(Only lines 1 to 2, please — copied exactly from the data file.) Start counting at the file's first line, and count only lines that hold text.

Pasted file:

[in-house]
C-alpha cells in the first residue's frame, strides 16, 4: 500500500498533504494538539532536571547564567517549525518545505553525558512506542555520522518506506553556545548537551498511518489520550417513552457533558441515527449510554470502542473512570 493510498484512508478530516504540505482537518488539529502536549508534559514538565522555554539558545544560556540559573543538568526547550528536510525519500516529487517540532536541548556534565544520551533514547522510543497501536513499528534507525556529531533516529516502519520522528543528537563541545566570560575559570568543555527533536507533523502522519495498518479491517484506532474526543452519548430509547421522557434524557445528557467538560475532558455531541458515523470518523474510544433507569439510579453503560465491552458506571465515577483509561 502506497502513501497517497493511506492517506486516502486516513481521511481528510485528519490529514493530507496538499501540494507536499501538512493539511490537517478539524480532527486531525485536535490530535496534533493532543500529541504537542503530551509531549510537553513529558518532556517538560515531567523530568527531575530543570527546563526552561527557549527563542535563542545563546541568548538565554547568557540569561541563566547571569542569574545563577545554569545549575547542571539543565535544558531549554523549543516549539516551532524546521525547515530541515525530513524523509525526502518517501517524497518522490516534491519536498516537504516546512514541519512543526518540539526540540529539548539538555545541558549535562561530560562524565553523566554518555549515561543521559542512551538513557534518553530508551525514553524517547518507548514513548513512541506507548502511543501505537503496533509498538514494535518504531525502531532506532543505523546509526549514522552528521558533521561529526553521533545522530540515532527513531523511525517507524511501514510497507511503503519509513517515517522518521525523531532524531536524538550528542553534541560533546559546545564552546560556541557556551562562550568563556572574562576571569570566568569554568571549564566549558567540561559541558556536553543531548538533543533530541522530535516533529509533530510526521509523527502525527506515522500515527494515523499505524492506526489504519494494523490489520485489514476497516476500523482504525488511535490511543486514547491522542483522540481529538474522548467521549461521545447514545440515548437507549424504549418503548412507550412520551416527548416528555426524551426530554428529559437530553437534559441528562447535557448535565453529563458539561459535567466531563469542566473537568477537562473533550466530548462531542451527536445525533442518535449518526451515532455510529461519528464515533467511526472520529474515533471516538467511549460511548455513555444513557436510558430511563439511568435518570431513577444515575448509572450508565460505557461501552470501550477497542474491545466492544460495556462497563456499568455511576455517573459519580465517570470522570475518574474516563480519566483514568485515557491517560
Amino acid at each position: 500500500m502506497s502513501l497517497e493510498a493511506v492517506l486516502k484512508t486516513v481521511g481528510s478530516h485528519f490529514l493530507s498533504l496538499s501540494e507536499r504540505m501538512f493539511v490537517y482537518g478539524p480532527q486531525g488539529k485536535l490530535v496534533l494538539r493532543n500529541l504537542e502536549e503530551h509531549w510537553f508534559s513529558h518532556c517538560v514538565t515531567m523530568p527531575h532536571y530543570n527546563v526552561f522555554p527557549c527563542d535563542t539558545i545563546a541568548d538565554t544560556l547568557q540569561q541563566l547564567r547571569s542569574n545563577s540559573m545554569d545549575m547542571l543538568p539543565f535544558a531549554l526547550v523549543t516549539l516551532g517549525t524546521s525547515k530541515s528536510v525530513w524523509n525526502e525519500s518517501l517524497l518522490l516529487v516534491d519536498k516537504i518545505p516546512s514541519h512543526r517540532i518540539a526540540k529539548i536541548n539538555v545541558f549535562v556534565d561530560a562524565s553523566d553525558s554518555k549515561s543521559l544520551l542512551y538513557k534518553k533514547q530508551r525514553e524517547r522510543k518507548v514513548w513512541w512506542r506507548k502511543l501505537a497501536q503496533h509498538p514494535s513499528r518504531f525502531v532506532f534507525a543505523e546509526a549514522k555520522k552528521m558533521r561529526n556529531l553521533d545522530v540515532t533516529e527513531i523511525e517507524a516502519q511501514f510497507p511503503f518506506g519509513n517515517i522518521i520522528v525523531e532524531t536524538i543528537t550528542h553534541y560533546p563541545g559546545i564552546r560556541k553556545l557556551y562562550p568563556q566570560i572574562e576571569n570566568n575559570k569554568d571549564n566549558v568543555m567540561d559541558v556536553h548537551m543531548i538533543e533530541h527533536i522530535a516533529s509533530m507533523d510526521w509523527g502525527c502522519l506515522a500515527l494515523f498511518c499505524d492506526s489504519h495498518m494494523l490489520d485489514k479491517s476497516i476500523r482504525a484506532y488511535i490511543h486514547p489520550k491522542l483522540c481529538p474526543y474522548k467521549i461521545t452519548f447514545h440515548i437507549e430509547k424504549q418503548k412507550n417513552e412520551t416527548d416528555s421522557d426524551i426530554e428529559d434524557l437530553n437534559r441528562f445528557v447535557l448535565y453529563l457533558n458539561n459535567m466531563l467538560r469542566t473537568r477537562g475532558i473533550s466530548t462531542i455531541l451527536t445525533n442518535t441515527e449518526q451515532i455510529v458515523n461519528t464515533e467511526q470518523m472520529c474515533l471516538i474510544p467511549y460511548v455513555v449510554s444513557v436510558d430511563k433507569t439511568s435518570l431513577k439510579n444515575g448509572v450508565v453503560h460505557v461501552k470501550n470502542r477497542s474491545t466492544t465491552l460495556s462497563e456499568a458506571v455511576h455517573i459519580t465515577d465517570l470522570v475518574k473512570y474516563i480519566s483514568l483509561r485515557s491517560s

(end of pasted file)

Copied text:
[in-house]
C-alpha cells in the first residue's frame, strides 16, 4: 500500500498533504494538539532536571547564567517549525518545505553525558512506542555520522518506506553556545548537551498511518489520550417513552457533558441515527449510554470502542473512570 493510498484512508478530516504540505482537518488539529502536549508534559514538565522555554539558545544560556540559573543538568526547550528536510525519500516529487517540532536541548556534565544520551533514547522510543497501536513499528534507525556529531533516529516502519520522528543528537563541545566570560575559570568543555527533536507533523502522519495498518479491517484506532474526543452519548430509547421522557434524557445528557467538560475532558455531541458515523470518523474510544433507569439510579453503560465491552458506571465515577483509561 502506497502513501497517497493511506492517506486516502486516513481521511481528510485528519490529514493530507496538499501540494507536499501538512493539511490537517478539524480532527486531525485536535490530535496534533493532543500529541504537542503530551509531549510537553513529558518532556517538560515531567523530568527531575530543570527546563526552561527557549527563542535563542545563546541568548538565554547568557540569561541563566547571569542569574545563577545554569545549575547542571539543565535544558531549554523549543516549539516551532524546521525547515530541515525530513524523509525526502518517501517524497518522490516534491519536498516537504516546512514541519512543526518540539526540540529539548539538555545541558549535562561530560562524565553523566554518555549515561543521559542512551538513557534518553530508551525514553524517547518507548514513548513512541506507548502511543501505537503496533509498538514494535518504531525502531532506532543505523546509526549514522552528521558533521561529526553521533545522530540515532527513531523511525517507524511501514510497507511503503519509513517515517522518521525523531532524531536524538550528542553534541560533546559546545564552546560556541557556551562562550568563556572574562576571569570566568569554568571549564566549558567540561559541558556536553543531548538533543533530541522530535516533529509533530510526521509523527502525527506515522500515527494515523499505524492506526489504519494494523490489520485489514476497516476500523482504525488511535490511543486514547491522542483522540481529538474522548467521549461521545447514545440515548437507549424504549418503548412507550412520551416527548416528555426524551426530554428529559437530553437534559441528562447535557448535565453529563458539561459535567466531563469542566473537568477537562473533550466530548462531542451527536445525533442518535449518526451515532455510529461519528464515533467511526472520529474515533471516538467511549460511548455513555444513557436510558430511563439511568435518570431513577444515575448509572450508565460505557461501552470501550477497542474491545466492544460495556462497563456499568455511576455517573459519580465517570470522570475518574474516563480519566483514568485515557491517560